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Venezuela mulls revival of neglected ports
by Staff Writers
Caracas, Venezuela (UPI) Jan 11, 2012

disclaimer: image is for illustration purposes only

Venezuela is pushing for an early regeneration of its maritime and defense port facilities, neglected over many years and found to be lacking in basic infrastructural capacity.

Moves for the development and refurbishment of the country's ports so far have attracted a major Chinese investor, China Harbor Engineering Co., which pledged an initial $600 million. More suitors are expected to follow CHEC to gain access to a key part of the oil exporter's infrastructure.

Venezuelan President Hugo Chavez also signed agreements with Russia that are likely to result in supply and local assembly of a range of naval defense craft, including submarines, defense and security data showed.

Chavez launched a major military buildup as tensions with Colombia over guerrilla activities worsened in 2009. In recent months, however, Colombia has receded from Venezuelan populist rhetoric about "threats" facing the country but the United States still ranks as a potential "threat."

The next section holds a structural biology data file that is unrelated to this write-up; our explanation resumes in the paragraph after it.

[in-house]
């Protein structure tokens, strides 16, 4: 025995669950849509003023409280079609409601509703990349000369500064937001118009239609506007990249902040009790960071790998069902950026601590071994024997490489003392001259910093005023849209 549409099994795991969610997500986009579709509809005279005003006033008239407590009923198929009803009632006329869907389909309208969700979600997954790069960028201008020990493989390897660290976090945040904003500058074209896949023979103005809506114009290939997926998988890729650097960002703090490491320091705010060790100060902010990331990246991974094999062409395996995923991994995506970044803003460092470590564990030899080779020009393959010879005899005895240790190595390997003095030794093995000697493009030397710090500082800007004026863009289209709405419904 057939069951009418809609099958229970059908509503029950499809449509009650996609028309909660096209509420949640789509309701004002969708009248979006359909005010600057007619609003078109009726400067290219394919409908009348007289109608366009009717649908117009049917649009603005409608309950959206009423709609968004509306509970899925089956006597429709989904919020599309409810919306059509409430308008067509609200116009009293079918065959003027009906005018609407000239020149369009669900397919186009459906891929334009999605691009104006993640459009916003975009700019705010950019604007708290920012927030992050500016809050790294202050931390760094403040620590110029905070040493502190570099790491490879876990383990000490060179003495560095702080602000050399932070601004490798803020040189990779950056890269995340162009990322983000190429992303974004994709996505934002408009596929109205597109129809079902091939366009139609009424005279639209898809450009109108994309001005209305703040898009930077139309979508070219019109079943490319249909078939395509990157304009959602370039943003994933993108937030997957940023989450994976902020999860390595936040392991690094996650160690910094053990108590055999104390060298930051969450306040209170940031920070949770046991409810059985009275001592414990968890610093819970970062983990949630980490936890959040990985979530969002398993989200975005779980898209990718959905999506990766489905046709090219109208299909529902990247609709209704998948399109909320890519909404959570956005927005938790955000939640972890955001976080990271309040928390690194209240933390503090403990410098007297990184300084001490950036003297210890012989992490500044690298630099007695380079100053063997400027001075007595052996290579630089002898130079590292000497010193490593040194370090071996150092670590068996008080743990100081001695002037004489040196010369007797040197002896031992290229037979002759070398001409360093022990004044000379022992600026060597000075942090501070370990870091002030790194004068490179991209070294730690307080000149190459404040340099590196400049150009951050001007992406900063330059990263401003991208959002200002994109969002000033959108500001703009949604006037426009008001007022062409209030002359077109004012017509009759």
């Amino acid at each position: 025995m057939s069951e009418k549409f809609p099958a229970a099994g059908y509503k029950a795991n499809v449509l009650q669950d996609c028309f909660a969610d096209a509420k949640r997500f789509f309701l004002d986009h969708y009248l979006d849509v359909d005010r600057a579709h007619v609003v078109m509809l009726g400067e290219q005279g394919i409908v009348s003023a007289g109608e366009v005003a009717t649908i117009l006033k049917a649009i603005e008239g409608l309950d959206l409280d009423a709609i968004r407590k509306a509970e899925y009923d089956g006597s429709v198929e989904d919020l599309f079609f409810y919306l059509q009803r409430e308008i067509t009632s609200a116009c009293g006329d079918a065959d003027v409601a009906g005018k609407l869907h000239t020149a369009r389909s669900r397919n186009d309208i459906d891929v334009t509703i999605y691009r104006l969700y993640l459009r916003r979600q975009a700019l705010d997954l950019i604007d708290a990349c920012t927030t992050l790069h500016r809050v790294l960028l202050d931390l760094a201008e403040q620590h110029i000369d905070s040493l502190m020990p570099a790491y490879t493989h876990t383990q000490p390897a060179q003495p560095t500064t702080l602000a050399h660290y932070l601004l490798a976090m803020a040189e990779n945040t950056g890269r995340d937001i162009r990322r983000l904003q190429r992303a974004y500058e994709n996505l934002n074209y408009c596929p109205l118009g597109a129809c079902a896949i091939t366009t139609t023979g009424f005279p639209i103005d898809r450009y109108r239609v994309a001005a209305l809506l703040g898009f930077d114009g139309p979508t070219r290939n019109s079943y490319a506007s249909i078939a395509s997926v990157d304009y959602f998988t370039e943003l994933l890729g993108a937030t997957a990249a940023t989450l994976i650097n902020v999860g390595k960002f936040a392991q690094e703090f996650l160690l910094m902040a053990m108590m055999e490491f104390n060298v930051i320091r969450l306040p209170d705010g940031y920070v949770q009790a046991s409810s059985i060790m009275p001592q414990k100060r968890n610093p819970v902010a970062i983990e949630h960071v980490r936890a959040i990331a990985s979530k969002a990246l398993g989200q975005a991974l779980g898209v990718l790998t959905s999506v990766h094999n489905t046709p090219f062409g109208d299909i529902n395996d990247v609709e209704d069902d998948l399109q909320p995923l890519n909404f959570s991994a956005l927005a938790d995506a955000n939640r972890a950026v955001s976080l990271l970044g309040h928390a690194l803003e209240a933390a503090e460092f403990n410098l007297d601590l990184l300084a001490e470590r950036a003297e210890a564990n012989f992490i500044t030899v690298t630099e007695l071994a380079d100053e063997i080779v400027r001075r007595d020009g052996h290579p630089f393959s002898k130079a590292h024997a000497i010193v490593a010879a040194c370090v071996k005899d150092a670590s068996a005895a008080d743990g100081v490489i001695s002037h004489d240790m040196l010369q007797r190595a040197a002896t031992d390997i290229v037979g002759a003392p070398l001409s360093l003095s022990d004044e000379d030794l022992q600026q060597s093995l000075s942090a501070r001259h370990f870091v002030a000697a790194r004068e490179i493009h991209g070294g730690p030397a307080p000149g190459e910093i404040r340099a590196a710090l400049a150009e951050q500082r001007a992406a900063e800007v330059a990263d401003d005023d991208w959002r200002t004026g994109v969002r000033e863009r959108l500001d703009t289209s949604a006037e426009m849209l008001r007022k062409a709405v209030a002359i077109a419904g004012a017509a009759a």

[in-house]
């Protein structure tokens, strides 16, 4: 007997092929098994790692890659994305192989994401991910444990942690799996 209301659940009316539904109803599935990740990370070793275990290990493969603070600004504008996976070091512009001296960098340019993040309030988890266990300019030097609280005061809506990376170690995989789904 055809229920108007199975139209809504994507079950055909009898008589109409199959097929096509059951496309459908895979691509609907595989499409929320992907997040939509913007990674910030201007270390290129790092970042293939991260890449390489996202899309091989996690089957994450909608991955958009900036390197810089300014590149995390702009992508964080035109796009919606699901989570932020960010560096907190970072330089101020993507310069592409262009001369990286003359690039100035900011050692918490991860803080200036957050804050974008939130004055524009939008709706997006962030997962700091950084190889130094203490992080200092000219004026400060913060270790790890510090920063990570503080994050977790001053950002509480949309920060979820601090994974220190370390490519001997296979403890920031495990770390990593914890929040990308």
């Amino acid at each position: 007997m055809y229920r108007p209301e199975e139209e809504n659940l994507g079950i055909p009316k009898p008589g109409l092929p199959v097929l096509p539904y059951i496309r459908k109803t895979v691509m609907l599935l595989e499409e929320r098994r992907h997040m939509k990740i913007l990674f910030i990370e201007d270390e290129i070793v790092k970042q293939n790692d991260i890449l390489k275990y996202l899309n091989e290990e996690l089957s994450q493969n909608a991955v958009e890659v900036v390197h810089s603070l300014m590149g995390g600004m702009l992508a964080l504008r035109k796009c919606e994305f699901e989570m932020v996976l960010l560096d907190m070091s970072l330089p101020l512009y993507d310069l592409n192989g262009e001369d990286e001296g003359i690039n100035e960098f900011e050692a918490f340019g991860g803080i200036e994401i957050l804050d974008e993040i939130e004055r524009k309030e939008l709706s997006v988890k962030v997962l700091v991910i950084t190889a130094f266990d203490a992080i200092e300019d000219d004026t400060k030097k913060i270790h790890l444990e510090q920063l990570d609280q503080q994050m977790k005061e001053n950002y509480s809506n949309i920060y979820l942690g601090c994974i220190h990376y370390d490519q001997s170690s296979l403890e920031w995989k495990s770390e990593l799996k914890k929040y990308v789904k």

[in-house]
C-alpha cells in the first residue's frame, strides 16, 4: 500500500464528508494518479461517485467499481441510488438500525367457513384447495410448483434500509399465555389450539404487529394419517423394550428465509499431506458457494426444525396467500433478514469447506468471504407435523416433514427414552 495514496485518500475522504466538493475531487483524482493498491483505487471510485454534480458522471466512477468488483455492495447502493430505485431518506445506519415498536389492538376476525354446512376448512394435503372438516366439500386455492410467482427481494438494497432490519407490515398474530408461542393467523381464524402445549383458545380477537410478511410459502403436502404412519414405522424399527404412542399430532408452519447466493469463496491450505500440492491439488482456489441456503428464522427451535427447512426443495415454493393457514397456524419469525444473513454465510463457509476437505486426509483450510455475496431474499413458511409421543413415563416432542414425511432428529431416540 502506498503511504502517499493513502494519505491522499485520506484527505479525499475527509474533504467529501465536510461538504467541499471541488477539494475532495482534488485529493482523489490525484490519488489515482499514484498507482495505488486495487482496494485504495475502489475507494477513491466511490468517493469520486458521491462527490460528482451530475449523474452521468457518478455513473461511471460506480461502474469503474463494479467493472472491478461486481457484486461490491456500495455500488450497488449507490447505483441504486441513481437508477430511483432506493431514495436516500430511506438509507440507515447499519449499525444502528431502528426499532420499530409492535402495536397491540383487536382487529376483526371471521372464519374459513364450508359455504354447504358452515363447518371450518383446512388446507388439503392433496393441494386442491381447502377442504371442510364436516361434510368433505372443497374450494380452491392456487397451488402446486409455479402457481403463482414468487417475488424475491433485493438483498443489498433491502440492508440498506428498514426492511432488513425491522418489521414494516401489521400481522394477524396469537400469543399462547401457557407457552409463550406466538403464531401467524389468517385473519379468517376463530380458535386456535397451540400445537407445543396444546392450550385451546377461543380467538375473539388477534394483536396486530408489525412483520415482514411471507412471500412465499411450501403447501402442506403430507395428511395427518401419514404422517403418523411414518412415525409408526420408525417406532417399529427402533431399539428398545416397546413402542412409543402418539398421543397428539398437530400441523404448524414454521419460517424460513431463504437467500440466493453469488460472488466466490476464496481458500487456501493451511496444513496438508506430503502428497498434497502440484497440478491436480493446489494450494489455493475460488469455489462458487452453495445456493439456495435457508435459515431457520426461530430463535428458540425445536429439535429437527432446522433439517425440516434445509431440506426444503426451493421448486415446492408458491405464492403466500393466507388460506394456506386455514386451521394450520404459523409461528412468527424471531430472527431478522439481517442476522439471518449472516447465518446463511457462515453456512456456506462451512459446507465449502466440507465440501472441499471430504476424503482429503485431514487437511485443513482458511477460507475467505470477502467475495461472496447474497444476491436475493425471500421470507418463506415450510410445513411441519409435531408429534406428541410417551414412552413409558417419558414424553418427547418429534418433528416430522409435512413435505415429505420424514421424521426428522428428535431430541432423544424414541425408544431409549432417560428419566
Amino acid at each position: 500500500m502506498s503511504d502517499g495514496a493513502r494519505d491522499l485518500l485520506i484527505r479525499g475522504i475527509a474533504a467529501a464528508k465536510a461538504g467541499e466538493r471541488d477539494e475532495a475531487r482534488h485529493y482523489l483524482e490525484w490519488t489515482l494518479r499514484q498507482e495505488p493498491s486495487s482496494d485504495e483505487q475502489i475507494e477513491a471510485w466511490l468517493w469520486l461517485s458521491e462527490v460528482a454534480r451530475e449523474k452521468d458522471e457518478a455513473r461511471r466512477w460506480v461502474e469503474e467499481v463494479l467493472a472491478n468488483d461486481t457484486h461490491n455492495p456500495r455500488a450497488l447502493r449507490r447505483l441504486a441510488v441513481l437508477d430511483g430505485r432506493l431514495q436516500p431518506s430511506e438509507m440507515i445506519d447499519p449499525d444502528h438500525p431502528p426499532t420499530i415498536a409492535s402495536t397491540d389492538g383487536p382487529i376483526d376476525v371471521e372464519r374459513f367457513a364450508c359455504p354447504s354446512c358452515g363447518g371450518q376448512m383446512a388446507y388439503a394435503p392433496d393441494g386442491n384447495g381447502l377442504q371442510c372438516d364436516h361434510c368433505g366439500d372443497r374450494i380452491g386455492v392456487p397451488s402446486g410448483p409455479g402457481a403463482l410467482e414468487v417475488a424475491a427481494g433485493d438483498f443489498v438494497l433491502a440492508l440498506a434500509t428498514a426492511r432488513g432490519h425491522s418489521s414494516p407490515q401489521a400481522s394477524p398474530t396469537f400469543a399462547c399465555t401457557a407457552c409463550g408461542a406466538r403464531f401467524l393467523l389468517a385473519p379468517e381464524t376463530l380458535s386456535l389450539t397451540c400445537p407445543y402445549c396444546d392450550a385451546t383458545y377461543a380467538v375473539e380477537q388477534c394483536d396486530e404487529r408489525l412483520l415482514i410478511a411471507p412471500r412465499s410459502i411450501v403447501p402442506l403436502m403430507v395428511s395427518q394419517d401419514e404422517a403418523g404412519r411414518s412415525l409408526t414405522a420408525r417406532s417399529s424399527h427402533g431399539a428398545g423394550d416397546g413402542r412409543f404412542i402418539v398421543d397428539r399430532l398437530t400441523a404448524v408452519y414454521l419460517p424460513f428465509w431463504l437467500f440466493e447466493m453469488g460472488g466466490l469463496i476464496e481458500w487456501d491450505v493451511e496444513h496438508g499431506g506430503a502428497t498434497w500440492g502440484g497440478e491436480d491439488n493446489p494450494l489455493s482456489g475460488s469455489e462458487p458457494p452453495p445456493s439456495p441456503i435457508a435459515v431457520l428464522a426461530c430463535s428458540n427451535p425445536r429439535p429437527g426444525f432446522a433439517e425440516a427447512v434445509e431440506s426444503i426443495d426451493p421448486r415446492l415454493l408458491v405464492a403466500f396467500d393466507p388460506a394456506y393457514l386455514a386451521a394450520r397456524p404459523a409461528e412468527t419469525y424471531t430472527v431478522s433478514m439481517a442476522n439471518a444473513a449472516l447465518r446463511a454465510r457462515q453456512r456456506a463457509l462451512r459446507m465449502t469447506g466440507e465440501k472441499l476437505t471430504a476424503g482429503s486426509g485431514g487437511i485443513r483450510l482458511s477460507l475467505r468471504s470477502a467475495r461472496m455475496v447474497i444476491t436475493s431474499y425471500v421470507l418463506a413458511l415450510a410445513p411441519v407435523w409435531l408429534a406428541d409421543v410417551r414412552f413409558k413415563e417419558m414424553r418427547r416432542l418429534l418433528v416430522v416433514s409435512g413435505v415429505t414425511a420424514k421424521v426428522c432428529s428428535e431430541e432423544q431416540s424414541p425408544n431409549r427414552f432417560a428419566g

Several naval incidents brought the United States -- called "the empire" -- in Venezuelan press reports and Chavez in one incident claimed his forces chased off a nuclear powered submarine, without giving any details.

Most defense procurements have been geared toward equipping Venezuelan military preparedness to protect its oil resources. In 2010 Venezuela surpassed Saudi Arabia as the country with the largest reserves of oil and gas.

Most of the Chinese investment will likely go into building a new terminal at the Puerto Cabello, Venezuela's major port on the Caribbean coast. The work undertaken will include dredging and the construction of berths to enable the port to accommodate Post-Panamax vessels, Business Monitor International said.

Puerto Cabello declined after it was nationalized by Chavez in March 2009, when Venezuela's National Assembly voted to hand over control of the country's transport links, which were previously under state level control, to federal authorities.

As a result, Puerto Cabello, Maracaibo and Porlamar went under federal control and suffered a heavy decline in their performance. CHEC's arrival on the scene is likely to reverse those trends.

The Chinese company has 31 overseas branches and is the second-largest dredging company in the world. Although CHEC is capable of fixing many of the efficiency and management problems at Puerto Cabello, analysts said political change was also required to restore Venezuela's ports to their full potential.

Venezuela has been in recession since 2009 but made small gains toward economic recovery in 2011. Its imports last year exceeded $86.36 billion while exports totaled $108.5 billion on the back of greater oil revenues.